Martin BellIt’s a marvellous novella. I’ve worked in the Congo and I’m now an ambassador for UNICEF and went on a trip there four or five years ago which was pure Conrad. The main highway in the Congo is the river. This is a book about the river, about the ivory trade, about the rapacity of the white man, it’s about the things that happen to the white man. Its enduring strength is that it’s very ambivalent... (Source)

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The Best and the Brightest

The Best and the Brightest is David Halberstam's masterpiece, the defining history of the making of the Vietnam tragedy. Using portraits of America's flawed policy makers and accounts of the forces that drove them, The Best and the Brightest reckons magnificently with the most important abiding question of our country's recent history: Why did America become mired in Vietnam and why did it lose? As the definitive single-volume answer to that question, this enthralling book has never been superseded. It's an American classic. less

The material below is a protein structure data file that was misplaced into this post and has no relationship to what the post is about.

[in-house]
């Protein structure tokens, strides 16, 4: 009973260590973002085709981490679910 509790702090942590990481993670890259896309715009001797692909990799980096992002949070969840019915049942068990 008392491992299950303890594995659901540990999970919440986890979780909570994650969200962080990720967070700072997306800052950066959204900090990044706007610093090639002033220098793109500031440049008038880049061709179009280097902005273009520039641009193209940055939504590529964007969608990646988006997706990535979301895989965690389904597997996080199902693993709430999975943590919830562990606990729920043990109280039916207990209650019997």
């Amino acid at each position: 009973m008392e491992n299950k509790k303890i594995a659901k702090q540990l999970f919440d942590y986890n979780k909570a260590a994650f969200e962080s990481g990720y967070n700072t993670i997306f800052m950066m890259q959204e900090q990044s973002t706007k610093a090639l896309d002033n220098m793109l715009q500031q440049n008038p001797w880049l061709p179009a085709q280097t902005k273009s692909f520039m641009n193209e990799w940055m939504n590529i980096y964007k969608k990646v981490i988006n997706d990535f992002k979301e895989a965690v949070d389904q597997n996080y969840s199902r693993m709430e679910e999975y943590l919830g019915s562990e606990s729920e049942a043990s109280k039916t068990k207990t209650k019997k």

Barack ObamaAccording to the president’s Facebook page and a 2008 interview with the New York Times, these titles are among his most influential forever favorites: Moby Dick, Herman Melville Self-Reliance, Ralph Waldo Emerson Song Of Solomon, Toni Morrison Parting The Waters, Taylor Branch Gilead, Marylinne Robinson Best and the Brightest, David Halberstam The Federalist, Alexander Hamilton Souls of Black... (Source)

Chad DickersonJust finished Best and the Brightest (long and detailed book on the Vietnam War) & if I learned one thing it’s that many assume people in charge of a war have a clear plan that should be supported out of patriotic duty & it’s highly possible they don’t. Skepticism is patriotic. (Source)

Martin BellI started off doing tribal massacres in Nigeria. Then in early 1967 I went to Vietnam and was back there in 1972. David Halberstam was the main New York Times correspondent in Vietnam during that time. Lyndon Johnson lent very heavily on the newspaper’s editor to get him withdrawn because he didn’t like his reports. Halberstam was very truthful about what he found. (Source)